Nintendo’s Wii isn’t the target of many complaints. It’s fun. It’s accessible. It’s playable. What the Wii isn’t, and it doesn’t claim to be, is a high performance gaming beast. It’s not about horsepower and bleeding edge graphics rendering. The Wii’s creative interface and controllers put playability first and at that, it succeeds. That doesn’t mean the Wii doesn’t aim to be more, just the opposite, it continues to chase large ambitions.
There are two areas where the Wii sometimes fails. One is its limited onboard memory. (No hard drive means downloadable bonus content like the extra music offered with rival versions of games like Rock Band isn’t possible). Another related, and occasionally criticized shortcoming, is the Wii’s failure to take greater advantage of its onboard Internet connection.
To the critics, the built in browser is too lightweight and the Wii fails to offer the kind of convergence potential its DVD-playing, CPU-boasting rivals offer. They long for Wii equivalent to Microsoft’s Xbox Live, a connected destination that brings more on-demand. So what if non-gaming functionality isn’t its core purpose, they want more. It’s a living room device, they might say, and it should be able to do everything.
Some of those critics may now get what they’re asking for…at least if they live in the UK. After paying a onetime fee of about $5 dollars to purchases the upgraded Wii Internet channel, Wii watchers will now be able to surf to the BBC’s iPlayer streaming service and watch selected TV replays to their hearts content (subject to some time constraints). Welcome Wii TV.
Previously, the flash based iPlayer streaming video service, which debuted in December 2007, had been limited to PC’s and iPhone (or iPod Touch) viewers. Partnership with Nintendo on a Wii TV beta is the iPlayer’s first extension into the living room.
According to Ashley Highfield, the BBC’s director of future media and technology, the Wii’s appeal is a mix of its family audience and large installed user base. The BBC’s strategy says Ashley is “to reach as many people as we can and this is the last ten yards of missing rail track.”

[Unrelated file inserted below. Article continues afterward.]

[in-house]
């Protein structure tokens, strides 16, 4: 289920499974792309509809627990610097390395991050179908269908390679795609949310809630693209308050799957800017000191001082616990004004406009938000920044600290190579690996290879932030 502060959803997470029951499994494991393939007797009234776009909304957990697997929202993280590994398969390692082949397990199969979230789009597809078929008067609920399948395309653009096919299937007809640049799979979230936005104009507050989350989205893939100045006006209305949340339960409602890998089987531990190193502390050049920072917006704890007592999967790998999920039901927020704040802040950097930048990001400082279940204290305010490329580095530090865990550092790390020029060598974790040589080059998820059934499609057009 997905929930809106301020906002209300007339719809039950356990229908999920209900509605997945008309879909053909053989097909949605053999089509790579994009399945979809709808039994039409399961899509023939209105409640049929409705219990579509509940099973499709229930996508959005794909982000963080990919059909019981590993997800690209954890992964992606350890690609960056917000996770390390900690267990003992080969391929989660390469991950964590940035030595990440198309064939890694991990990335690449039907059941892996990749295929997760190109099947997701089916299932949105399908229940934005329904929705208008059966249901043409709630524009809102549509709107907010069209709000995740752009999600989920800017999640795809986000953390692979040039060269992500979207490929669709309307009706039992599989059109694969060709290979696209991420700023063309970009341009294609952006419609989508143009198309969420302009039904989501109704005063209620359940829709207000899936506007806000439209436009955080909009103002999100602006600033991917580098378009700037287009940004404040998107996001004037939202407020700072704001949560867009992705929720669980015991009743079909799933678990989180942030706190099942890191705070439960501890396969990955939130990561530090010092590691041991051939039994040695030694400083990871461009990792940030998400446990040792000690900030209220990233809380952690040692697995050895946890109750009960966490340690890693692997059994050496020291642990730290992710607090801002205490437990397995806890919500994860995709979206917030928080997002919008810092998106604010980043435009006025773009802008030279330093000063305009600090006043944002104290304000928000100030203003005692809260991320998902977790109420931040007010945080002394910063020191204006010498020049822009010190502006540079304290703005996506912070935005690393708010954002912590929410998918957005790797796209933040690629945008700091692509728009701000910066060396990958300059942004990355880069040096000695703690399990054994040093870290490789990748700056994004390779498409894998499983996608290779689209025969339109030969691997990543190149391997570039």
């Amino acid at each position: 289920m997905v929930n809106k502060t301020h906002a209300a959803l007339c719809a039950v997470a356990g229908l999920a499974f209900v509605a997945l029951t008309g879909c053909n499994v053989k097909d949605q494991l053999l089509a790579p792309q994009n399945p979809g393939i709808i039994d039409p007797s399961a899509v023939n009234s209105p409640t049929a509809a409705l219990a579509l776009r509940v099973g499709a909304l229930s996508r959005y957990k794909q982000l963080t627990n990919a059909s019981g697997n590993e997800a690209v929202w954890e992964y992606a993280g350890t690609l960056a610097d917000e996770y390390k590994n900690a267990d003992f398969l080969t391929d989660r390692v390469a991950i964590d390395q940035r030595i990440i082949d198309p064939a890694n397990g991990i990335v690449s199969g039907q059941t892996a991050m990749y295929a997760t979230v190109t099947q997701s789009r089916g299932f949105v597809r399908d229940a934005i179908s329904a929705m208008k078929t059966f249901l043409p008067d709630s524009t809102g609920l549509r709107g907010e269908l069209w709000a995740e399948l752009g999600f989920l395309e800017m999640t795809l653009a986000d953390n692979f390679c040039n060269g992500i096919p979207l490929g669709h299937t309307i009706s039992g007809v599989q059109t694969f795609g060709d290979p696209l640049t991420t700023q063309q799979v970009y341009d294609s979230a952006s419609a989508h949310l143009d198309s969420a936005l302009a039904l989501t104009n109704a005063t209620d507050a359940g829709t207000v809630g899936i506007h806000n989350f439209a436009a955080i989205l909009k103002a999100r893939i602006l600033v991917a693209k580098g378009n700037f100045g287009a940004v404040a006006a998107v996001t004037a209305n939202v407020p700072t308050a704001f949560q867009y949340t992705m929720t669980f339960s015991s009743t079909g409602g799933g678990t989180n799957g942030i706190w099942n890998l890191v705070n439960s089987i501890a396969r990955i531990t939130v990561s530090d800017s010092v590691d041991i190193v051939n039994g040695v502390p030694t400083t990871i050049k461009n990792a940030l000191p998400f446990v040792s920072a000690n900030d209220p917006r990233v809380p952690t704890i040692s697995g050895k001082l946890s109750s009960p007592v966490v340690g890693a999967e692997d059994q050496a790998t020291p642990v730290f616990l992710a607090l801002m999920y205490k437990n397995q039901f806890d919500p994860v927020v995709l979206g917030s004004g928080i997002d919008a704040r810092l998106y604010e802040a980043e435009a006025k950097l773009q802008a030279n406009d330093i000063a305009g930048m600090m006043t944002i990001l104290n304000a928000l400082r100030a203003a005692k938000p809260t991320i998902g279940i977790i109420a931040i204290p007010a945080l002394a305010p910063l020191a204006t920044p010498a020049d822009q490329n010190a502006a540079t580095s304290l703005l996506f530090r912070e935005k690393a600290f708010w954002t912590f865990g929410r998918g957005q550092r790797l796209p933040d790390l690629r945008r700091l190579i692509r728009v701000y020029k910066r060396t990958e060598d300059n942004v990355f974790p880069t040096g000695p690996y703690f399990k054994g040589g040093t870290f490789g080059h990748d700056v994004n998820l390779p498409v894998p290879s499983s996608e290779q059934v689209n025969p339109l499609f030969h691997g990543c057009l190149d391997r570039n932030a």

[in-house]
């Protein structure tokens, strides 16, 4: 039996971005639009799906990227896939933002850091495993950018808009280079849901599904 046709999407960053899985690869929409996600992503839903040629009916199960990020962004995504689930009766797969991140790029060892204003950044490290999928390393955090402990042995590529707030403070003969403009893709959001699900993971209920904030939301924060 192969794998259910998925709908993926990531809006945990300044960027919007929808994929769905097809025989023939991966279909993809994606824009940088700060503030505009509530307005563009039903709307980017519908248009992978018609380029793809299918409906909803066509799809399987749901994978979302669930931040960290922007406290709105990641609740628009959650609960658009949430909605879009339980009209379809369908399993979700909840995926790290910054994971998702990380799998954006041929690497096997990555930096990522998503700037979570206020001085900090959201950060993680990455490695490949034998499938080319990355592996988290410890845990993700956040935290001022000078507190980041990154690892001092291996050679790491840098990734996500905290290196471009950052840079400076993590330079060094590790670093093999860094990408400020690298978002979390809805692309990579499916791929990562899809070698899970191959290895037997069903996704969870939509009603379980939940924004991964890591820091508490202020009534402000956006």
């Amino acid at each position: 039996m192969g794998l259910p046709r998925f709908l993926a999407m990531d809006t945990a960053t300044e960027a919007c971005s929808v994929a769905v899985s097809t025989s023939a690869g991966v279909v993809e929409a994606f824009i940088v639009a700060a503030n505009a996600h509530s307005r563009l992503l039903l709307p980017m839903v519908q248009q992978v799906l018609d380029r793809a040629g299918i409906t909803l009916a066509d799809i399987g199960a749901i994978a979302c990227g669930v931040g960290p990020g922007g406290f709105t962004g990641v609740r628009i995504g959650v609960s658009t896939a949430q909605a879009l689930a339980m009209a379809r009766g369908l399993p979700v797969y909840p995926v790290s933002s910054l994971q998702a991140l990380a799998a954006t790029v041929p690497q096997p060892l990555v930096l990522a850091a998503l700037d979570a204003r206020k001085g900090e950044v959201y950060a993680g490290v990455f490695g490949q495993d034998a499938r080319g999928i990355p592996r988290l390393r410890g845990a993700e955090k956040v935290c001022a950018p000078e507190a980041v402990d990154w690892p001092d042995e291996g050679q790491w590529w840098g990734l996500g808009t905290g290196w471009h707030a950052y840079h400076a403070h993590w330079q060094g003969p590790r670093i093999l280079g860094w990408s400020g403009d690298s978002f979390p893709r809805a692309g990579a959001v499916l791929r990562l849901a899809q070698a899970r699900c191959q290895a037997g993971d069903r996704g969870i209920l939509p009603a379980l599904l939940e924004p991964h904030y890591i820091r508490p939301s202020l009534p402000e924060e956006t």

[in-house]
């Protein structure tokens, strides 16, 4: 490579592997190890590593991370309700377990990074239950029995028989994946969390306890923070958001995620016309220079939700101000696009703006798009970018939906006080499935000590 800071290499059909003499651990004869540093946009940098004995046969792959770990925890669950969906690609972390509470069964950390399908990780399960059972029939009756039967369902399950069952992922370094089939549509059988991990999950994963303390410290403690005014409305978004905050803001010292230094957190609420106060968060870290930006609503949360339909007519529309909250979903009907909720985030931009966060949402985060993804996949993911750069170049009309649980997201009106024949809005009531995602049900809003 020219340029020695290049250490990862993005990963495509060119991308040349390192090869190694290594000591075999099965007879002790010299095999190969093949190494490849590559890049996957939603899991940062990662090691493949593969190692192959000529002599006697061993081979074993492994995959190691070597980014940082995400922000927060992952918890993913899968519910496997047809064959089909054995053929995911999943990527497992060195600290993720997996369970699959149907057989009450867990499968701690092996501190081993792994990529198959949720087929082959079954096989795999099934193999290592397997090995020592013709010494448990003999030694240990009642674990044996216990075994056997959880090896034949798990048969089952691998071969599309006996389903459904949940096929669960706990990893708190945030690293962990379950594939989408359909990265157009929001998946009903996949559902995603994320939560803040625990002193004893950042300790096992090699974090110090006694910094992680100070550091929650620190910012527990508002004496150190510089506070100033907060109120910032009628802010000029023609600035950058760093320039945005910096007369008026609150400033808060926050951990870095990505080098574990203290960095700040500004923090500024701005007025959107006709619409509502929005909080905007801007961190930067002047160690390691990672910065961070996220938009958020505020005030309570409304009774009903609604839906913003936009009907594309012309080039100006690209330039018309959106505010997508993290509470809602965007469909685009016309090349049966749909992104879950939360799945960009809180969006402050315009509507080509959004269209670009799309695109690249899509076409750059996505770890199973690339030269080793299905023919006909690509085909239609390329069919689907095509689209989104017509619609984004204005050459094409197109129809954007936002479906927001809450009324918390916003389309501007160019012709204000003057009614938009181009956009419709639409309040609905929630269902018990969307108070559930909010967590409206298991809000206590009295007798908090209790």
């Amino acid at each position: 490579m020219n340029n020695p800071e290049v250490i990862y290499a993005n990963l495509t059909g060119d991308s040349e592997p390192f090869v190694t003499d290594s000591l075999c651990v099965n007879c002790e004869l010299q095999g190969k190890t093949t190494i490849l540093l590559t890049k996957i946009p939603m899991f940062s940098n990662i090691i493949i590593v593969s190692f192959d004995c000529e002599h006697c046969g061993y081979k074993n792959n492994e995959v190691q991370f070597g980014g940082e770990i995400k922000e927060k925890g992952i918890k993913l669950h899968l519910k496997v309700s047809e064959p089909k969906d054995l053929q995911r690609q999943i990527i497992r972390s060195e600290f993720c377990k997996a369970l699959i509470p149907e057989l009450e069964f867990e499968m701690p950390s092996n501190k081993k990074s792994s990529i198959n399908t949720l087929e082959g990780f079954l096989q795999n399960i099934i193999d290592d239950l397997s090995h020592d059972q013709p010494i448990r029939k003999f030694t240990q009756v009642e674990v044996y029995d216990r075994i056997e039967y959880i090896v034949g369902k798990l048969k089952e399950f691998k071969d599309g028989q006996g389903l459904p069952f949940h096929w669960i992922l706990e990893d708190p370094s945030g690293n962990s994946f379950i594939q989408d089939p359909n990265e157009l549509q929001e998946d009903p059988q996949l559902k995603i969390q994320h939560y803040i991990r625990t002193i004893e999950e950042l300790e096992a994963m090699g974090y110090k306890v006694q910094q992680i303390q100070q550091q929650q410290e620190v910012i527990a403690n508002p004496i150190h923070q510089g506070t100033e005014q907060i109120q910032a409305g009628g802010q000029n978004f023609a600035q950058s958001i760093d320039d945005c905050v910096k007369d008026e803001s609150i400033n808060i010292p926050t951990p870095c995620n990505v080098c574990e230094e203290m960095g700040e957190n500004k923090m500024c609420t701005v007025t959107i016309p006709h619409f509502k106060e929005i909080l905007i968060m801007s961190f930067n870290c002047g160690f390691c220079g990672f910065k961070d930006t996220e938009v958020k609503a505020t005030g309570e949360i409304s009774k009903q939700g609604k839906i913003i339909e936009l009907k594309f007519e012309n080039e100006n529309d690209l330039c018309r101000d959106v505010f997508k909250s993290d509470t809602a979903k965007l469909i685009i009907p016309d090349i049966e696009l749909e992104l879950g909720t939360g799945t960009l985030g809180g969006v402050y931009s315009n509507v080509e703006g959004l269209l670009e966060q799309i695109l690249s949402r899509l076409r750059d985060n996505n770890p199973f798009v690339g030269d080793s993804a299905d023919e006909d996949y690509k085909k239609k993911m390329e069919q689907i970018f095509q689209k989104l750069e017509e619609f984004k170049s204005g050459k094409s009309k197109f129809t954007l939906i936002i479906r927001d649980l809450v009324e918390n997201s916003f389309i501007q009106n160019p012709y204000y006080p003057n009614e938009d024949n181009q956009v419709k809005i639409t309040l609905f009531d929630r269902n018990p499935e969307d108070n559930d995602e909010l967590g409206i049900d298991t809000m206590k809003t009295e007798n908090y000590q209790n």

To function properly on the Wii, a little technical wizardry was necessary. The opera browser on the Wii currently runs an older version of Adobe’s flash software (Flash 7) but the iPlayer requires a more current version. To accommodate, the BBC is spending the time and money to re-encode the video specifically for Nintendo audiences. We’re essentially “transcoding an additional 400 hours [of video] per week" for the Wii said Anthony Rose, the BBC’s Head of Digital Media Technologies.
The service is currently limited to UK residents, but as an initial test, it is notable for expanding the Wii’s functionality. It positions the console as yet another possible bridge between TV and PC. In that capacity, it joins a future service from LG/Netflix, Apple TV and other convergence devices already in the market.
For those outside the UK, if they use the upgraded Opera browser (which also supports a USB keyboard for ease of use) Wii TV functionality is still possible by surfing to web video sites. Some content, however, ranging from sites like YouTube, Veoh, to Hulu and others may not be viewable because of the limitations of Flash 7. (Hulu, for instance, relies on Flash Player 9). Services that provide video via downloaded client software (Joost, Babelgum) will not work on the Wii at this time either.
An update of the Wii browser to support current generations of Flash is expected at some point but no date has been announced.
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